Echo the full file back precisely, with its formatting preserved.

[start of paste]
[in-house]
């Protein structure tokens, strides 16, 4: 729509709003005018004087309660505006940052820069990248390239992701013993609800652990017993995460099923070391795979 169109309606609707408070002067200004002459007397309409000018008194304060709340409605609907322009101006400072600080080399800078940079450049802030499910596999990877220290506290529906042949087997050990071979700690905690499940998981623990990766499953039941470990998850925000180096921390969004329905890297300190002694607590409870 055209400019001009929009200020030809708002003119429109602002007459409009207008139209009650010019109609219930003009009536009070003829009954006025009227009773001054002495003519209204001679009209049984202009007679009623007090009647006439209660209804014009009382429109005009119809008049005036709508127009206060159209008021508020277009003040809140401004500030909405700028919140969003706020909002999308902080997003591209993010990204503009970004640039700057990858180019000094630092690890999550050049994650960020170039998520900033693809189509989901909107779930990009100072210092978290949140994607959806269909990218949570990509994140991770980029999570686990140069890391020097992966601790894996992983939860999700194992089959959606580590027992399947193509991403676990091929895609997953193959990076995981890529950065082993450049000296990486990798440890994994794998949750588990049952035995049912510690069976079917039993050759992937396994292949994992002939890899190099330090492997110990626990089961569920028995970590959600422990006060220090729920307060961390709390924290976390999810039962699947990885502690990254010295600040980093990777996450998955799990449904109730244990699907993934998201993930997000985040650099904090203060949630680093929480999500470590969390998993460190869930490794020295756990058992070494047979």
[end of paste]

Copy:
[in-house]
């Protein structure tokens, strides 16, 4: 729509709003005018004087309660505006940052820069990248390239992701013993609800652990017993995460099923070391795979 169109309606609707408070002067200004002459007397309409000018008194304060709340409605609907322009101006400072600080080399800078940079450049802030499910596999990877220290506290529906042949087997050990071979700690905690499940998981623990990766499953039941470990998850925000180096921390969004329905890297300190002694607590409870 055209400019001009929009200020030809708002003119429109602002007459409009207008139209009650010019109609219930003009009536009070003829009954006025009227009773001054002495003519209204001679009209049984202009007679009623007090009647006439209660209804014009009382429109005009119809008049005036709508127009206060159209008021508020277009003040809140401004500030909405700028919140969003706020909002999308902080997003591209993010990204503009970004640039700057990858180019000094630092690890999550050049994650960020170039998520900033693809189509989901909107779930990009100072210092978290949140994607959806269909990218949570990509994140991770980029999570686990140069890391020097992966601790894996992983939860999700194992089959959606580590027992399947193509991403676990091929895609997953193959990076995981890529950065082993450049000296990486990798440890994994794998949750588990049952035995049912510690069976079917039993050759992937396994292949994992002939890899190099330090492997110990626990089961569920028995970590959600422990006060220090729920307060961390709390924290976390999810039962699947990885502690990254010295600040980093990777996450998955799990449904109730244990699907993934998201993930997000985040650099904090203060949630680093929480999500470590969390998993460190869930490794020295756990058992070494047979």